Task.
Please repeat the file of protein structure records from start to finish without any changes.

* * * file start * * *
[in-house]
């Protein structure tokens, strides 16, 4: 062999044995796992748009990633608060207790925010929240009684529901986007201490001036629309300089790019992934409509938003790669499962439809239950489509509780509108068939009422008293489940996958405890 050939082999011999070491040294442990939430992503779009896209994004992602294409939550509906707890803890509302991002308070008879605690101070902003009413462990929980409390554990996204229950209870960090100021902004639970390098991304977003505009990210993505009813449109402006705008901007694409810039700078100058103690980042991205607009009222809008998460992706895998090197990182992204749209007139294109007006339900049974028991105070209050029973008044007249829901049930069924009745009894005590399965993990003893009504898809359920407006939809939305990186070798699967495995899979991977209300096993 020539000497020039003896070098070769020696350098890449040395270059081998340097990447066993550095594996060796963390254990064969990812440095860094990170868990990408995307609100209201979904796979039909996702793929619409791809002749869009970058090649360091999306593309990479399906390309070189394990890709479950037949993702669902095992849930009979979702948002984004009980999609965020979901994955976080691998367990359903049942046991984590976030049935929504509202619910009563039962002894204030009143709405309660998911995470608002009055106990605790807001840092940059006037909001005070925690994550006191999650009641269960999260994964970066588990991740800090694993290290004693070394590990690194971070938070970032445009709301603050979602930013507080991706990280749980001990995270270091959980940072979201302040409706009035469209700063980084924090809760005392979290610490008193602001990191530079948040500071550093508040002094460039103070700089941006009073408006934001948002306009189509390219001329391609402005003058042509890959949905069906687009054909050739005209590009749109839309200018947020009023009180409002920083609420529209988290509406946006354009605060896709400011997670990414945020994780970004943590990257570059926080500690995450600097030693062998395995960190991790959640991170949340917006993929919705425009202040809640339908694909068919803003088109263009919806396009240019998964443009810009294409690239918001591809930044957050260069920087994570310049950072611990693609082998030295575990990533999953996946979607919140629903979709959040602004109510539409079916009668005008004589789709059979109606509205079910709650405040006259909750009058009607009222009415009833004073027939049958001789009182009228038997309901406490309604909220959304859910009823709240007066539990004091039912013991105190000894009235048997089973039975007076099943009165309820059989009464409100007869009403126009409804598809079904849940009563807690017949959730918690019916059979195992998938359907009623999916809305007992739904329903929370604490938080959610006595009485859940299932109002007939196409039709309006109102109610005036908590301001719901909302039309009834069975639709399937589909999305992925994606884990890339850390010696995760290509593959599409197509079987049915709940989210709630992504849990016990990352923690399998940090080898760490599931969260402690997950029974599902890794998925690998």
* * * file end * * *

[in-house]
């Protein structure tokens, strides 16, 4: 062999044995796992748009990633608060207790925010929240009684529901986007201490001036629309300089790019992934409509938003790669499962439809239950489509509780509108068939009422008293489940996958405890 050939082999011999070491040294442990939430992503779009896209994004992602294409939550509906707890803890509302991002308070008879605690101070902003009413462990929980409390554990996204229950209870960090100021902004639970390098991304977003505009990210993505009813449109402006705008901007694409810039700078100058103690980042991205607009009222809008998460992706895998090197990182992204749209007139294109007006339900049974028991105070209050029973008044007249829901049930069924009745009894005590399965993990003893009504898809359920407006939809939305990186070798699967495995899979991977209300096993 020539000497020039003896070098070769020696350098890449040395270059081998340097990447066993550095594996060796963390254990064969990812440095860094990170868990990408995307609100209201979904796979039909996702793929619409791809002749869009970058090649360091999306593309990479399906390309070189394990890709479950037949993702669902095992849930009979979702948002984004009980999609965020979901994955976080691998367990359903049942046991984590976030049935929504509202619910009563039962002894204030009143709405309660998911995470608002009055106990605790807001840092940059006037909001005070925690994550006191999650009641269960999260994964970066588990991740800090694993290290004693070394590990690194971070938070970032445009709301603050979602930013507080991706990280749980001990995270270091959980940072979201302040409706009035469209700063980084924090809760005392979290610490008193602001990191530079948040500071550093508040002094460039103070700089941006009073408006934001948002306009189509390219001329391609402005003058042509890959949905069906687009054909050739005209590009749109839309200018947020009023009180409002920083609420529209988290509406946006354009605060896709400011997670990414945020994780970004943590990257570059926080500690995450600097030693062998395995960190991790959640991170949340917006993929919705425009202040809640339908694909068919803003088109263009919806396009240019998964443009810009294409690239918001591809930044957050260069920087994570310049950072611990693609082998030295575990990533999953996946979607919140629903979709959040602004109510539409079916009668005008004589789709059979109606509205079910709650405040006259909750009058009607009222009415009833004073027939049958001789009182009228038997309901406490309604909220959304859910009823709240007066539990004091039912013991105190000894009235048997089973039975007076099943009165309820059989009464409100007869009403126009409804598809079904849940009563807690017949959730918690019916059979195992998938359907009623999916809305007992739904329903929370604490938080959610006595009485859940299932109002007939196409039709309006109102109610005036908590301001719901909302039309009834069975639709399937589909999305992925994606884990890339850390010696995760290509593959599409197509079987049915709940989210709630992504849990016990990352923690399998940090080898760490599931969260402690997950029974599902890794998925690998």